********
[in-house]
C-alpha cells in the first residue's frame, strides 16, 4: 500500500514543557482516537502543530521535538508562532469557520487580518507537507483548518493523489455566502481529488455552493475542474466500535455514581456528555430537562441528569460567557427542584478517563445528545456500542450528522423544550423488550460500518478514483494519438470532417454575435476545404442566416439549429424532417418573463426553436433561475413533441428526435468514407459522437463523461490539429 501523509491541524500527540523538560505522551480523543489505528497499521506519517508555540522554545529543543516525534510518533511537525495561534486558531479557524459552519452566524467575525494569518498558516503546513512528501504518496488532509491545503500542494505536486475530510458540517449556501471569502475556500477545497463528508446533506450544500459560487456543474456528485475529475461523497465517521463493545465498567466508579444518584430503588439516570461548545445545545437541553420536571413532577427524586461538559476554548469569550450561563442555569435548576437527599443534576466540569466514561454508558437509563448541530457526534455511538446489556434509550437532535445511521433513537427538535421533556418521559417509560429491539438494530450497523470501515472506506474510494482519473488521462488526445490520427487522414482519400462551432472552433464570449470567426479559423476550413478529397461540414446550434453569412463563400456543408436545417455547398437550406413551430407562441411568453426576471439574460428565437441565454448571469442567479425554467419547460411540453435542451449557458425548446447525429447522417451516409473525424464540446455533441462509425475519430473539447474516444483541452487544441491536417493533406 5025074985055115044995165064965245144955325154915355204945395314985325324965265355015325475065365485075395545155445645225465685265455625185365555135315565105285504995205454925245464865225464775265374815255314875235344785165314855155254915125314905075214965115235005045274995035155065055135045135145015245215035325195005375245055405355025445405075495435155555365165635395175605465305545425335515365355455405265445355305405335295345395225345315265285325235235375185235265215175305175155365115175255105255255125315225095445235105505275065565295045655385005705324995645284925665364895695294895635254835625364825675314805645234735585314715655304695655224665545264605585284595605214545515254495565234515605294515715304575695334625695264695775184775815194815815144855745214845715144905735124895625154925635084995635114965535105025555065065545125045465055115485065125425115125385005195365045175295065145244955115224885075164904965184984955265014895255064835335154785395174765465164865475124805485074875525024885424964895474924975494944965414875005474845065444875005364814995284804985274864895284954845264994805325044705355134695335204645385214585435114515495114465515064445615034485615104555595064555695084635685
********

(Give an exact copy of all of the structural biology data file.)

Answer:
[in-house]
C-alpha cells in the first residue's frame, strides 16, 4: 500500500514543557482516537502543530521535538508562532469557520487580518507537507483548518493523489455566502481529488455552493475542474466500535455514581456528555430537562441528569460567557427542584478517563445528545456500542450528522423544550423488550460500518478514483494519438470532417454575435476545404442566416439549429424532417418573463426553436433561475413533441428526435468514407459522437463523461490539429 501523509491541524500527540523538560505522551480523543489505528497499521506519517508555540522554545529543543516525534510518533511537525495561534486558531479557524459552519452566524467575525494569518498558516503546513512528501504518496488532509491545503500542494505536486475530510458540517449556501471569502475556500477545497463528508446533506450544500459560487456543474456528485475529475461523497465517521463493545465498567466508579444518584430503588439516570461548545445545545437541553420536571413532577427524586461538559476554548469569550450561563442555569435548576437527599443534576466540569466514561454508558437509563448541530457526534455511538446489556434509550437532535445511521433513537427538535421533556418521559417509560429491539438494530450497523470501515472506506474510494482519473488521462488526445490520427487522414482519400462551432472552433464570449470567426479559423476550413478529397461540414446550434453569412463563400456543408436545417455547398437550406413551430407562441411568453426576471439574460428565437441565454448571469442567479425554467419547460411540453435542451449557458425548446447525429447522417451516409473525424464540446455533441462509425475519430473539447474516444483541452487544441491536417493533406 5025074985055115044995165064965245144955325154915355204945395314985325324965265355015325475065365485075395545155445645225465685265455625185365555135315565105285504995205454925245464865225464775265374815255314875235344785165314855155254915125314905075214965115235005045274995035155065055135045135145015245215035325195005375245055405355025445405075495435155555365165635395175605465305545425335515365355455405265445355305405335295345395225345315265285325235235375185235265215175305175155365115175255105255255125315225095445235105505275065565295045655385005705324995645284925665364895695294895635254835625364825675314805645234735585314715655304695655224665545264605585284595605214545515254495565234515605294515715304575695334625695264695775184775815194815815144855745214845715144905735124895625154925635084995635114965535105025555065065545125045465055115485065125425115125385005195365045175295065145244955115224885075164904965184984955265014895255064835335154785395174765465164865475124805485074875525024885424964895474924975494944965414875005474845065444875005364814995284804985274864895284954845264994805325044705355134695335204645385214585435114515495114465515064445615034485615104555595064555695084635685